Leading medical facility, Burjeel Hospital, is marking World Hepatitis Day this weekend with efforts to educate the public about the causes, symptoms and potential severity of the viral disease. There are five strains of the disease, categorised by the first five letters of the alphabet.
Globally, up to 500 million people are estimated to be infected with Hepatitis B or C, with 1.5 million a year dying from the disease. Yet, whilst vaccinations are available for the A and B strains, symptoms can lie dormant on a long term basis. This means many of those infected are unknowingly affected, leaving the liver already damaged by the time diagnosis is made.
Symptoms of Hepatitis A, B and C can include fatigue, nausea, loss of appetite, stomach pain, a mild fever and jaundice or a pallor to the skin. Hepatitis D only affects those already infected with Hepatitis B, so vaccination against the latter can help to protect from it. Those suffering from Hep A or E may also have acute diarrhea.
These latter two strains (A and E) are typically caused by ingestion of contaminated food or water. In contrast, hepatitis B, C and D usually occur as a result of blood-to-blood contact with infected body fluids (e.g. from blood transfusions, invasive medical procedures using contaminated equipment or sexual contact with an infected person, sexual contact).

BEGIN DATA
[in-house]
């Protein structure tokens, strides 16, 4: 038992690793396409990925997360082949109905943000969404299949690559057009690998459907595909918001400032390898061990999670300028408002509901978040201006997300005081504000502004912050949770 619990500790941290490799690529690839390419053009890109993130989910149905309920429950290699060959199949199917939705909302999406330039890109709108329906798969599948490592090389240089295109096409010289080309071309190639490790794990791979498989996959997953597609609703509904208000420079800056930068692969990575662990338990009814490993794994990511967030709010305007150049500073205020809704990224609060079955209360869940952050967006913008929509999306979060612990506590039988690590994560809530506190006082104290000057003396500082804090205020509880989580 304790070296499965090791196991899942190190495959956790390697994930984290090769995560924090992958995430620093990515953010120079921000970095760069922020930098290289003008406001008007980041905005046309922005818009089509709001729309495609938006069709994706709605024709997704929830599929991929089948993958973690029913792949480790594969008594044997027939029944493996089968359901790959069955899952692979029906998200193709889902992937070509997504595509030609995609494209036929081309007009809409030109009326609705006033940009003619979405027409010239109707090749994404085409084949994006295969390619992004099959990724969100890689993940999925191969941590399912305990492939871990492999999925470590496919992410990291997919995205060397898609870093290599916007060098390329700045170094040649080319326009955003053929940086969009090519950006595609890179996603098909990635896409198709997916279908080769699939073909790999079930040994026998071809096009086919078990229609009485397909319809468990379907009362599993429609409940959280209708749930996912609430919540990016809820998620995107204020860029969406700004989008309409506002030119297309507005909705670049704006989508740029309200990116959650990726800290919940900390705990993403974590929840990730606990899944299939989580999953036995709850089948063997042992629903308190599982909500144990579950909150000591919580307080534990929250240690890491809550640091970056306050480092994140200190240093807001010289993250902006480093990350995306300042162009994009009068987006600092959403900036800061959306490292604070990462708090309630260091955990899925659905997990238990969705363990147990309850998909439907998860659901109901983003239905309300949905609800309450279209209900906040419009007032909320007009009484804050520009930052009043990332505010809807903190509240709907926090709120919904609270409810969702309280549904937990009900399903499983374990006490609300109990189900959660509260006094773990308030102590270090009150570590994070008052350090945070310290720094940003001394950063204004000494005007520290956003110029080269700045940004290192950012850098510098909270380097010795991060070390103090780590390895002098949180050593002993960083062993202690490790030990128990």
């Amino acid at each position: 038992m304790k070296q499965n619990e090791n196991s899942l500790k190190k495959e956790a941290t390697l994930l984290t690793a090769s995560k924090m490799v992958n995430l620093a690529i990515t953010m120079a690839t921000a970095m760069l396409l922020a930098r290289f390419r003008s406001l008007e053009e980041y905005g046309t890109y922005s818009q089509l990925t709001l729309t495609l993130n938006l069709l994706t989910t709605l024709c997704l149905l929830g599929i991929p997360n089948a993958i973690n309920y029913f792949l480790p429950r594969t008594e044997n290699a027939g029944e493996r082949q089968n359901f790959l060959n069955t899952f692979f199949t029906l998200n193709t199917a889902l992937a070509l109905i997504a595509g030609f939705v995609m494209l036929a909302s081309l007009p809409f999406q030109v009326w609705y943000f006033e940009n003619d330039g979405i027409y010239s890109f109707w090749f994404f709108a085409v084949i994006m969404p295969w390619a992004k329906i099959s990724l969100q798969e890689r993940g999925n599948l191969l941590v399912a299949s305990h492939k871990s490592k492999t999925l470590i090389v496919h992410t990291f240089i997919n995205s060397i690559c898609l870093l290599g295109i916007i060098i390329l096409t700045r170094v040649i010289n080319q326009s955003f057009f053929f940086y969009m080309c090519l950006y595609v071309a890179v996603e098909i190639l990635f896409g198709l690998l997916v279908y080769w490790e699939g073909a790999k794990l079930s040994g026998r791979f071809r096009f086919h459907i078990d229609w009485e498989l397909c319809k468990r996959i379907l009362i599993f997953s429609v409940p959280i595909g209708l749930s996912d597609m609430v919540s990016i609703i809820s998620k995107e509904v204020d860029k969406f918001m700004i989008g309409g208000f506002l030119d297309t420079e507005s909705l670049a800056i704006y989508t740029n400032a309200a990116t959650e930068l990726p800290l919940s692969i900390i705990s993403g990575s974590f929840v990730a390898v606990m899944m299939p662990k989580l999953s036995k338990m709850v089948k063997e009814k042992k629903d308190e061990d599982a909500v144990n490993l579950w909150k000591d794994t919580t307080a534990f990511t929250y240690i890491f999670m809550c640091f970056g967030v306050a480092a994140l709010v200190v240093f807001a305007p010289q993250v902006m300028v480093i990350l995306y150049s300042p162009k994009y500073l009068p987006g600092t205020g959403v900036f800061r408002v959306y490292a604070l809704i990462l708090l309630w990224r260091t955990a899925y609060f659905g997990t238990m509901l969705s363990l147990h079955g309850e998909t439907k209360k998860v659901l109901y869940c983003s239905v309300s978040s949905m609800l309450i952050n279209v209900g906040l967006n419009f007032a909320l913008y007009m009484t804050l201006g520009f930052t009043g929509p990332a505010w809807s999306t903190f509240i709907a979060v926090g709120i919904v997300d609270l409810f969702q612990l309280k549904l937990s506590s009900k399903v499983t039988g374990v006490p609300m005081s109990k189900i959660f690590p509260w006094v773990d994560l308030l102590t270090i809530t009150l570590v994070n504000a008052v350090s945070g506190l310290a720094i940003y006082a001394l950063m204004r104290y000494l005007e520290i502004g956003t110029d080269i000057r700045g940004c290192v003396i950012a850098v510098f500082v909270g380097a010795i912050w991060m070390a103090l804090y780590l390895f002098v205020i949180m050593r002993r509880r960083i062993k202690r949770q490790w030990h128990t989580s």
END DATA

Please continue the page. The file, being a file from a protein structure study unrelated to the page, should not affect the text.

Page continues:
For UAE nationals, all tests and treatments related to chronic hepatitis B or C are covered by the health insurances. Unfortuately, for expatriates there is limited coverage of costs related to viral hepatitis B and C. Burjeel Hospital receives many patients infected by all types of viral hepatitis and is also treating patient with chronic hepatitis B and hepatitis C patients. There are Charities in UAE like the Red Crescent who can take care of patients with chronic viral hepatitis in case of limited financial resources.
“We want to protect the public from viral hepatitis, by raising awareness of the causes and symptoms. Vaccination can prevent viral hepatitis A and B. Early treatment with specific medication can cure chronic viral hepatitis C and can control chronic hepatitis B. Hopefully through this activity we can strive for prevention and, where infection does occur, administer early treatment to avoid long term impact on the patients’ health” said Burjeel Hospital expert for liver diseases, Prof. Dr. Hassan Siegfried Abou-Rebyeh - Consultant and Head of Dept. Gastroenterology and Hepatology.